2017 Lexus GX 460 Review

GX 460

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2017 Lexus GX 460 Overview

GX stands for “Grand Crossover,” which serves as a fairly apt description for the midsize luxury SUV Lexus introduced for 2003. It’s also somewhat misleading, however, as this is a much more capable and luxurious vehicle than the typical crossover currently buzzing around suburbs all over the United States. The 2017 GX 460 starts at over $50,000, is available with most convenience features you can imagine, and actually has off-road chops despite its fancy interior and exterior.

Lexus doesn’t sell many GXs relative to its smaller SUVs and cars, and the basic design hasn’t changed much since the second generation came out for 2010. Likewise, nothing major changes for 2017.

Built on the same platform as the foreign-market Toyota Land Cruiser Prado, the GX 460 is 192 inches long, 74 inches wide, and 5,130 pounds. Under the hood is the same 4.6-liter V8 found in other large Toyotas like the Tundra pickup. In the GX 460, it makes 301 hp and 329 lb-ft of torque. That’s more than enough to move the hefty GX around, and it will in fact let the GX 460 tow an impressive 6,500 pounds. Fuel economy isn’t great, with a rating of 15 mpg city, 20 highway, 17 combined, and the GX takes premium fuel to fill its 23-gallon tank.

You wouldn’t take a luxury vehicle like the GX 460 on a safari or up a mountain, but it’s capable enough off-road for most applications and has a lot more rugged powertrain equipment than the typical crossover. That includes low-range gearing, a Torsen locking center differential, and full-time 4-wheel drive (4WD). The GX also features body-on-frame construction as well as a standard Kinetic Dynamic Suspension System, which links the fore and aft stabilizer bars hydraulically to minimize body roll on the road and maintain wheel contact with the ground off-road. Crawl control, which aids in navigating difficult terrain at very low speeds, is an optional extra, while an adaptive suspension comes standard with the Luxury trim. The feel of the rack-and-pinion steering in the GX is reportedly vague and slow to respond, and some critics have noted a spongy brake pedal, but a big, truck-like luxury vehicle like this will never be nimble.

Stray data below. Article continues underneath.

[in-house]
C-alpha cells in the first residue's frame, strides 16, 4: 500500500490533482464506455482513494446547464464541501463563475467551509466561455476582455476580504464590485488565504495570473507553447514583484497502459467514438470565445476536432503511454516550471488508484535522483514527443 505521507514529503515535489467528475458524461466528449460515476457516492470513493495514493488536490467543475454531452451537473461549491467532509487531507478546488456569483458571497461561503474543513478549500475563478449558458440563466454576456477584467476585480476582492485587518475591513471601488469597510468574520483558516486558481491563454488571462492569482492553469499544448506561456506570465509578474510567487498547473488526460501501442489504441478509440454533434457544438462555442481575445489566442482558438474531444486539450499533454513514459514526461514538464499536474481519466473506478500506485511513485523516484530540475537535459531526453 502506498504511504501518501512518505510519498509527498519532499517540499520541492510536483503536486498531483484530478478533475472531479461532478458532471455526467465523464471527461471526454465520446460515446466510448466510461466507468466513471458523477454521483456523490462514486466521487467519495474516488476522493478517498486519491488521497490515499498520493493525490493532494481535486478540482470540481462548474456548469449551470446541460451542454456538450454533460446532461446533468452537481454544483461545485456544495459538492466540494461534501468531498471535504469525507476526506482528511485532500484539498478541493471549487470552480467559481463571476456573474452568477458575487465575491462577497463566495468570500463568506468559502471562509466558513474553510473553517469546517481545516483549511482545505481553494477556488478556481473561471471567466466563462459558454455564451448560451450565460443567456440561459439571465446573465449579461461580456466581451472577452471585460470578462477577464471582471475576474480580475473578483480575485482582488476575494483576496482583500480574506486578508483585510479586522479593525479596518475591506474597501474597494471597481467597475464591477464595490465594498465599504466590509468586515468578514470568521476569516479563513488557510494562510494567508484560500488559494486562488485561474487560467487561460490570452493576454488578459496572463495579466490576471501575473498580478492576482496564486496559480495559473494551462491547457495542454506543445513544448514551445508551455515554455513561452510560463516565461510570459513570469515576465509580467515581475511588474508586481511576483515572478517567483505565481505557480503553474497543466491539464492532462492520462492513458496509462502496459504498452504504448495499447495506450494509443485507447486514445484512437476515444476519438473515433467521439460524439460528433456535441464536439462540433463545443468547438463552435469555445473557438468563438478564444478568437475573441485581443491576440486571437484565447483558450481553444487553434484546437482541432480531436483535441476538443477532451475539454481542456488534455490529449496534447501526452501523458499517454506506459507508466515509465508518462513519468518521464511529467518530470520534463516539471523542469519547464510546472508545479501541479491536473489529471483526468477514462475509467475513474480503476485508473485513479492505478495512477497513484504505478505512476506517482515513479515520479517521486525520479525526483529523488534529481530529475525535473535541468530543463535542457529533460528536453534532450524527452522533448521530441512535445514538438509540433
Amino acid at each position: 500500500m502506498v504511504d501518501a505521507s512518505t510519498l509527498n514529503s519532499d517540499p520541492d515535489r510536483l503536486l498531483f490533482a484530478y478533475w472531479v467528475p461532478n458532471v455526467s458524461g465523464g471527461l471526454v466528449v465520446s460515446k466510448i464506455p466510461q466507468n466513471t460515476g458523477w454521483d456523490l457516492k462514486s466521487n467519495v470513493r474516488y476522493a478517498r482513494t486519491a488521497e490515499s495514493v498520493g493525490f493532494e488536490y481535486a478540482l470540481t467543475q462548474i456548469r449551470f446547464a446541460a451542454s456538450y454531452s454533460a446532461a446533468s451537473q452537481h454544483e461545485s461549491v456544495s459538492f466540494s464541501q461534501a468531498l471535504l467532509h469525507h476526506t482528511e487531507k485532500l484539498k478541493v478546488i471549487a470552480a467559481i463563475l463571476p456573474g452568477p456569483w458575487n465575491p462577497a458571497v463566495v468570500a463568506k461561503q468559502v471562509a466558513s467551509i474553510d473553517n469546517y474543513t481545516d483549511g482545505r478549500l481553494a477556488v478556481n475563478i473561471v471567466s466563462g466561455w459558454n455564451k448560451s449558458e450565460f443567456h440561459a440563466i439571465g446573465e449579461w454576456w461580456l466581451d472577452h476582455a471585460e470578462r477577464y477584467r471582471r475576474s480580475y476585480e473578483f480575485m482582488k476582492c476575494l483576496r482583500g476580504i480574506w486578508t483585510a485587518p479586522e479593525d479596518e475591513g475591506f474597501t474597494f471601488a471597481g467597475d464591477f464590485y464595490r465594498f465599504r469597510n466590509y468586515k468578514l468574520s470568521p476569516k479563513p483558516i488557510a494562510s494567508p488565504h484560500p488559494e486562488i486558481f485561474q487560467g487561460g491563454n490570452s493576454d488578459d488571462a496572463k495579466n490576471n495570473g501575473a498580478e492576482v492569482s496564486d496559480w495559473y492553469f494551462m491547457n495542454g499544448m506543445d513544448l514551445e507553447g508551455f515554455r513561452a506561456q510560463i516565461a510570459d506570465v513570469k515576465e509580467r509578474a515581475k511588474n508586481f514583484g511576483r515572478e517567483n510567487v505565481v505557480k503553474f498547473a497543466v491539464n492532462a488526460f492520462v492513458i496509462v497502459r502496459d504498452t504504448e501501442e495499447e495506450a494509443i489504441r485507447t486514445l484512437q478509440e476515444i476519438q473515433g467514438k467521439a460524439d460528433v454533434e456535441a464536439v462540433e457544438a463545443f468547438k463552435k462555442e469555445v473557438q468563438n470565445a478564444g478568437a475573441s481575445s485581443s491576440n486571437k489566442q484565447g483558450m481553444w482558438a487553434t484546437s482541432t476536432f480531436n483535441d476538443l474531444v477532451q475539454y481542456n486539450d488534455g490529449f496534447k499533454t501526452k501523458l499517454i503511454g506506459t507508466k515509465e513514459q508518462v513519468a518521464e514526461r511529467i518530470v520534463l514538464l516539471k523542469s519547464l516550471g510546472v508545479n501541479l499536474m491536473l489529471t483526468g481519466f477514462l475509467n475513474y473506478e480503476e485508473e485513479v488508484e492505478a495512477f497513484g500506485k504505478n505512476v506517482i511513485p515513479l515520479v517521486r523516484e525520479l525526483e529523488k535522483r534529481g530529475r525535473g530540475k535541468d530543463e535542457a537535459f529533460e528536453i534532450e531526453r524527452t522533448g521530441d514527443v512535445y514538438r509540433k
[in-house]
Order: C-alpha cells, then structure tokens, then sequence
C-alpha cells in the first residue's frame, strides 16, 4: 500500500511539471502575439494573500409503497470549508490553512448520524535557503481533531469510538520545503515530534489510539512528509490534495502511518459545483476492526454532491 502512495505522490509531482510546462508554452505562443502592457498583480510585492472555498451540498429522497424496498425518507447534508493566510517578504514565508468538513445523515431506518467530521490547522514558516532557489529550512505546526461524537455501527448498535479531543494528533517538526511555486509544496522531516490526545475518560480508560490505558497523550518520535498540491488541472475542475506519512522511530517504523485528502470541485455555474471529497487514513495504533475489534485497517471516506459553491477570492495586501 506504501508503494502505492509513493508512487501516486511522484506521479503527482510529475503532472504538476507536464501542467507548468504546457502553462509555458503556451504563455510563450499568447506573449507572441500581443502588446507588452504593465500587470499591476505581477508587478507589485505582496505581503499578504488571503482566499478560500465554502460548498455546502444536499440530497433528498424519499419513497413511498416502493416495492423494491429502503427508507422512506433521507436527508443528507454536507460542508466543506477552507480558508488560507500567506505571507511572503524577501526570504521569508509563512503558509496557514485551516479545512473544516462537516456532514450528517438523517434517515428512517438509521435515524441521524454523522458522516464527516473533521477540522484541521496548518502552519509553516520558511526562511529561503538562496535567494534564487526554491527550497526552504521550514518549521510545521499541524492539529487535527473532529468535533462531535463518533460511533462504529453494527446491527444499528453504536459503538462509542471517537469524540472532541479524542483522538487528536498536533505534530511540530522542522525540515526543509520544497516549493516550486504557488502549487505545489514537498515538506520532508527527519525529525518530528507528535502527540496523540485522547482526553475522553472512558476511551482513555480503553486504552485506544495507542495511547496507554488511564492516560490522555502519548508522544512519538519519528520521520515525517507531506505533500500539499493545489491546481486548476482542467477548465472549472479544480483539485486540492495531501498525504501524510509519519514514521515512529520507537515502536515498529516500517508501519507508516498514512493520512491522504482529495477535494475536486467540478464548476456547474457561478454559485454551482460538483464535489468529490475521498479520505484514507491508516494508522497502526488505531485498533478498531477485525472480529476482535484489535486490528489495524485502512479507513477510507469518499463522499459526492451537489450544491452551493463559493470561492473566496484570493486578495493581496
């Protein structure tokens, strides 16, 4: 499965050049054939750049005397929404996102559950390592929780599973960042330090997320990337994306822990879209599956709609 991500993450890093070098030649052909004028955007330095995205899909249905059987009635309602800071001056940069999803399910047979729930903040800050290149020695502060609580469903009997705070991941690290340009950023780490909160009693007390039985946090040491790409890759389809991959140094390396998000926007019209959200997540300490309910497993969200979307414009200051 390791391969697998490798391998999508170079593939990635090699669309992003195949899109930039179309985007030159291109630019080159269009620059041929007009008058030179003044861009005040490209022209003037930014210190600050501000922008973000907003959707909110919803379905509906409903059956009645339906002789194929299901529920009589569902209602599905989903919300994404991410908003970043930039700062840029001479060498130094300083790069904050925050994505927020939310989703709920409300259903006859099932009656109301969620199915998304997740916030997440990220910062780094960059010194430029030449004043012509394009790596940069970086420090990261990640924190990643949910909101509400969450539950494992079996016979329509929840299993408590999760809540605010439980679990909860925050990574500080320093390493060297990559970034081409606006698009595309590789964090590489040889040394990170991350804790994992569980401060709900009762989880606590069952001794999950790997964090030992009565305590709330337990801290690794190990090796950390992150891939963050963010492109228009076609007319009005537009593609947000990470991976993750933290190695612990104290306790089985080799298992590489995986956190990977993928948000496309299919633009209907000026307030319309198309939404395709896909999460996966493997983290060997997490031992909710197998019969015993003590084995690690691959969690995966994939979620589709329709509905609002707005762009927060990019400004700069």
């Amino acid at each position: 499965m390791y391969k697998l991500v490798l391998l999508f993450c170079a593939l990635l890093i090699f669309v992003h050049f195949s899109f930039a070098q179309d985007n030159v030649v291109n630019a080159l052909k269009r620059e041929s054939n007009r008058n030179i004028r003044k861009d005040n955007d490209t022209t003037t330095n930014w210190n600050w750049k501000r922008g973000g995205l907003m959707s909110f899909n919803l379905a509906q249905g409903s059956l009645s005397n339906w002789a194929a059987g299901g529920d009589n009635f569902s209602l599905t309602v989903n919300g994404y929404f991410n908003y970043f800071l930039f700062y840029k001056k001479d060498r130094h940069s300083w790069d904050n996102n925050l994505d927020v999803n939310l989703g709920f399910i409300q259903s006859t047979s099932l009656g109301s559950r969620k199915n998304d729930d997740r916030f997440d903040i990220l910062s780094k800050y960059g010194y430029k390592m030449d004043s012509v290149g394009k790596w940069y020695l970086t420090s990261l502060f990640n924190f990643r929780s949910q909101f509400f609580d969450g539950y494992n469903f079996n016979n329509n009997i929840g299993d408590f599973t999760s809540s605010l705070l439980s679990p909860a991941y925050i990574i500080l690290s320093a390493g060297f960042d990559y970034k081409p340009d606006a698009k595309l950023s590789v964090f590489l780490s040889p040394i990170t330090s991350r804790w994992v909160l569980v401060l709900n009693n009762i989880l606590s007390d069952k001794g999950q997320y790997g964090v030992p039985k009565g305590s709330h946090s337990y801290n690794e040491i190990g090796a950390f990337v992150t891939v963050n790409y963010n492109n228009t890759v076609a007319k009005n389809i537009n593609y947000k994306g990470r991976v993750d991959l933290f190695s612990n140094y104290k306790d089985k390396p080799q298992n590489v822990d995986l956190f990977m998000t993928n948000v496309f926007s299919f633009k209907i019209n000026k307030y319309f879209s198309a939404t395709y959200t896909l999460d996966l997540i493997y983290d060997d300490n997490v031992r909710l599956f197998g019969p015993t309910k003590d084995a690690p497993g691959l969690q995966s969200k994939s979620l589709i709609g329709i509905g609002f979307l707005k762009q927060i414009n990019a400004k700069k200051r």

Like just about any Lexus, the GX 460 is refined and premium-feeling on the inside, with a level of fit and finish to match its rivals. Outward visibility is reportedly good, and the seats are roomy and supportive—with the exception of the third-row seating, which is tight and unfortunately can’t be removed. Even a base GX 460 is well equipped with standard sunroof, roof rails, leatherette upholstery, 10-way power-adjustable seats with memory settings for the driver, a 120-volt outlet in the rear cargo area, an auto-dimming rear-view mirror, USB ports, HD Radio, a universal garage-door opener, and a power tilt/telescopic steering column. It also comes with 64.7 cubic feet of cargo space accessed via a side-opening hatch.

Stepping up to the Premium trim adds heated and ventilated front seats, heated rear seats, parking assistance, a 3-zone automatic climate-control system, and navigation. The range-topping Luxury trim, which starts at just under $63,000, further adds the adaptive suspension with auto-leveling, a blind-spot monitor, a heated steering wheel, a rear tonneau cover, and power-folding third-row seating. Additional convenience options include a rear-seat entertainment system, automatic high beams, a 330-watt audio system, and a number of safety features.

With its older body-on-frame design, the GX 460 won’t be as crash-worthy as more cutting-edge vehicles, but it is a massive automobile available with a slew of modern safety features to keep you from having a crash in the first place. Safety Connect, a navigation-based roadside-assistance system, is standard, as are active front headrests, hill-start assist, a rear-view camera with dynamic gridlines, and 10 airbags. The GX is also available with forward-collision warning, adaptive cruise control, lane-departure warning, blind-spot monitor with rear cross-traffic alert, automatic high beams, a surround-view camera, trailer sway control for towing, and a Driver Support package that includes high-speed dynamic radar cruise control, lane-departure alert, and crawl control.

American buyers have seemed content with smaller, more fuel-efficient crossovers, and despite currently low gas prices, bigger and more capable SUVs like the GX 460 haven’t exactly been flying off dealership lots. These are expensive automobiles even at the base level, but with the comfort and convenience features of a proper luxury car, solid towing capacity, and the ability to tackle some off-road terrain, the GX is a good all-rounder.


Andrew Newton first got into cars through vintage racing a 1969 Lynx Formula Vee. After receiving two degrees in history, he followed his passion for cars and became a contributor for sites like Sports Car Digest, BoldRide.com and JamesEdition.com in addition to serving as Education Manager at the Larz Anderson Auto Museum in Brookline, MA. Andrew currently covers the collector car market full time as Auction Editor for Hagerty Classic Car Insurance.

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